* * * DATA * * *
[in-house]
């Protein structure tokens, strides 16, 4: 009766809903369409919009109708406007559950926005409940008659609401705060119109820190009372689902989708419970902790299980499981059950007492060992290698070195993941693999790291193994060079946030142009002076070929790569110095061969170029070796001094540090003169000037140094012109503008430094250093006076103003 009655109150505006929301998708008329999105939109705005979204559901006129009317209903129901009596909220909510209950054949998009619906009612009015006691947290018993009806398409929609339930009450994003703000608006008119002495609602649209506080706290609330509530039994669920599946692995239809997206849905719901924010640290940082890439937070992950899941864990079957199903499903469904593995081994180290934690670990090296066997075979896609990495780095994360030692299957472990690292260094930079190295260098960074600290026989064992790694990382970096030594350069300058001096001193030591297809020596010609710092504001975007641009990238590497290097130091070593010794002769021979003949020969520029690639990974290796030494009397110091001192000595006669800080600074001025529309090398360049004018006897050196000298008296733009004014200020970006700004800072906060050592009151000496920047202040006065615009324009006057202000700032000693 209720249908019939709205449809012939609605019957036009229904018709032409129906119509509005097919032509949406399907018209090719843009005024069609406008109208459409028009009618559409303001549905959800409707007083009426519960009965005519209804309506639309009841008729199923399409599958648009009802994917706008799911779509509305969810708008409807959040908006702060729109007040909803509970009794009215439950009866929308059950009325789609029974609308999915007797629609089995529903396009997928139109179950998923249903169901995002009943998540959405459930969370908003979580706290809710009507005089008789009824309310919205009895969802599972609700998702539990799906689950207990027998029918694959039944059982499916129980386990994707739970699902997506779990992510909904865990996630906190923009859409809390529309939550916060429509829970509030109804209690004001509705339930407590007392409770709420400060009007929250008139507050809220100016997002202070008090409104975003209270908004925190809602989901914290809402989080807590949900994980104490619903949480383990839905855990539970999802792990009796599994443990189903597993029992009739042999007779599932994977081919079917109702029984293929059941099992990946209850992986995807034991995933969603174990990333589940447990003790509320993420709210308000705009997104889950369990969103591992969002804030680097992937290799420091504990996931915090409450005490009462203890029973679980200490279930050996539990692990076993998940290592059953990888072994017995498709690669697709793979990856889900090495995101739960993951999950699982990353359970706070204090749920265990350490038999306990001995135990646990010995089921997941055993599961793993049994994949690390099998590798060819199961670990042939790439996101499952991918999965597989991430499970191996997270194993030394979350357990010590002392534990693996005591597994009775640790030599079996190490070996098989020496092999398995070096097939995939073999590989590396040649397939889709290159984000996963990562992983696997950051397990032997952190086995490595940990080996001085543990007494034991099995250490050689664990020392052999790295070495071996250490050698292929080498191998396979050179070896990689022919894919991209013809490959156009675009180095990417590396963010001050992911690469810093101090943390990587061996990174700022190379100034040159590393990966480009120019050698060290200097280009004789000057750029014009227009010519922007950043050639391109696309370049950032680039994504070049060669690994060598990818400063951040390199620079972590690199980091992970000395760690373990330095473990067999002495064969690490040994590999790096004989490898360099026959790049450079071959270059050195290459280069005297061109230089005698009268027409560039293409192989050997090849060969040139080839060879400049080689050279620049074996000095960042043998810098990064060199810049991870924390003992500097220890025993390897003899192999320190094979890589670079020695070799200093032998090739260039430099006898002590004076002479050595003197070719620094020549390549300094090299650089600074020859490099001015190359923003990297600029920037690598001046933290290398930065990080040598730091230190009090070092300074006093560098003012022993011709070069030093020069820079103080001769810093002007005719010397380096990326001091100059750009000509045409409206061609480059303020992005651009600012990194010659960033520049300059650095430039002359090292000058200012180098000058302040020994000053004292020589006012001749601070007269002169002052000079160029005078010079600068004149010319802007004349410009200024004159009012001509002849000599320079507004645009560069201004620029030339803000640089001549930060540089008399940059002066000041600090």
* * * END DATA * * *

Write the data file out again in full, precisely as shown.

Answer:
[in-house]
């Protein structure tokens, strides 16, 4: 009766809903369409919009109708406007559950926005409940008659609401705060119109820190009372689902989708419970902790299980499981059950007492060992290698070195993941693999790291193994060079946030142009002076070929790569110095061969170029070796001094540090003169000037140094012109503008430094250093006076103003 009655109150505006929301998708008329999105939109705005979204559901006129009317209903129901009596909220909510209950054949998009619906009612009015006691947290018993009806398409929609339930009450994003703000608006008119002495609602649209506080706290609330509530039994669920599946692995239809997206849905719901924010640290940082890439937070992950899941864990079957199903499903469904593995081994180290934690670990090296066997075979896609990495780095994360030692299957472990690292260094930079190295260098960074600290026989064992790694990382970096030594350069300058001096001193030591297809020596010609710092504001975007641009990238590497290097130091070593010794002769021979003949020969520029690639990974290796030494009397110091001192000595006669800080600074001025529309090398360049004018006897050196000298008296733009004014200020970006700004800072906060050592009151000496920047202040006065615009324009006057202000700032000693 209720249908019939709205449809012939609605019957036009229904018709032409129906119509509005097919032509949406399907018209090719843009005024069609406008109208459409028009009618559409303001549905959800409707007083009426519960009965005519209804309506639309009841008729199923399409599958648009009802994917706008799911779509509305969810708008409807959040908006702060729109007040909803509970009794009215439950009866929308059950009325789609029974609308999915007797629609089995529903396009997928139109179950998923249903169901995002009943998540959405459930969370908003979580706290809710009507005089008789009824309310919205009895969802599972609700998702539990799906689950207990027998029918694959039944059982499916129980386990994707739970699902997506779990992510909904865990996630906190923009859409809390529309939550916060429509829970509030109804209690004001509705339930407590007392409770709420400060009007929250008139507050809220100016997002202070008090409104975003209270908004925190809602989901914290809402989080807590949900994980104490619903949480383990839905855990539970999802792990009796599994443990189903597993029992009739042999007779599932994977081919079917109702029984293929059941099992990946209850992986995807034991995933969603174990990333589940447990003790509320993420709210308000705009997104889950369990969103591992969002804030680097992937290799420091504990996931915090409450005490009462203890029973679980200490279930050996539990692990076993998940290592059953990888072994017995498709690669697709793979990856889900090495995101739960993951999950699982990353359970706070204090749920265990350490038999306990001995135990646990010995089921997941055993599961793993049994994949690390099998590798060819199961670990042939790439996101499952991918999965597989991430499970191996997270194993030394979350357990010590002392534990693996005591597994009775640790030599079996190490070996098989020496092999398995070096097939995939073999590989590396040649397939889709290159984000996963990562992983696997950051397990032997952190086995490595940990080996001085543990007494034991099995250490050689664990020392052999790295070495071996250490050698292929080498191998396979050179070896990689022919894919991209013809490959156009675009180095990417590396963010001050992911690469810093101090943390990587061996990174700022190379100034040159590393990966480009120019050698060290200097280009004789000057750029014009227009010519922007950043050639391109696309370049950032680039994504070049060669690994060598990818400063951040390199620079972590690199980091992970000395760690373990330095473990067999002495064969690490040994590999790096004989490898360099026959790049450079071959270059050195290459280069005297061109230089005698009268027409560039293409192989050997090849060969040139080839060879400049080689050279620049074996000095960042043998810098990064060199810049991870924390003992500097220890025993390897003899192999320190094979890589670079020695070799200093032998090739260039430099006898002590004076002479050595003197070719620094020549390549300094090299650089600074020859490099001015190359923003990297600029920037690598001046933290290398930065990080040598730091230190009090070092300074006093560098003012022993011709070069030093020069820079103080001769810093002007005719010397380096990326001091100059750009000509045409409206061609480059303020992005651009600012990194010659960033520049300059650095430039002359090292000058200012180098000058302040020994000053004292020589006012001749601070007269002169002052000079160029005078010079600068004149010319802007004349410009200024004159009012001509002849000599320079507004645009560069201004620029030339803000640089001549930060540089008399940059002066000041600090």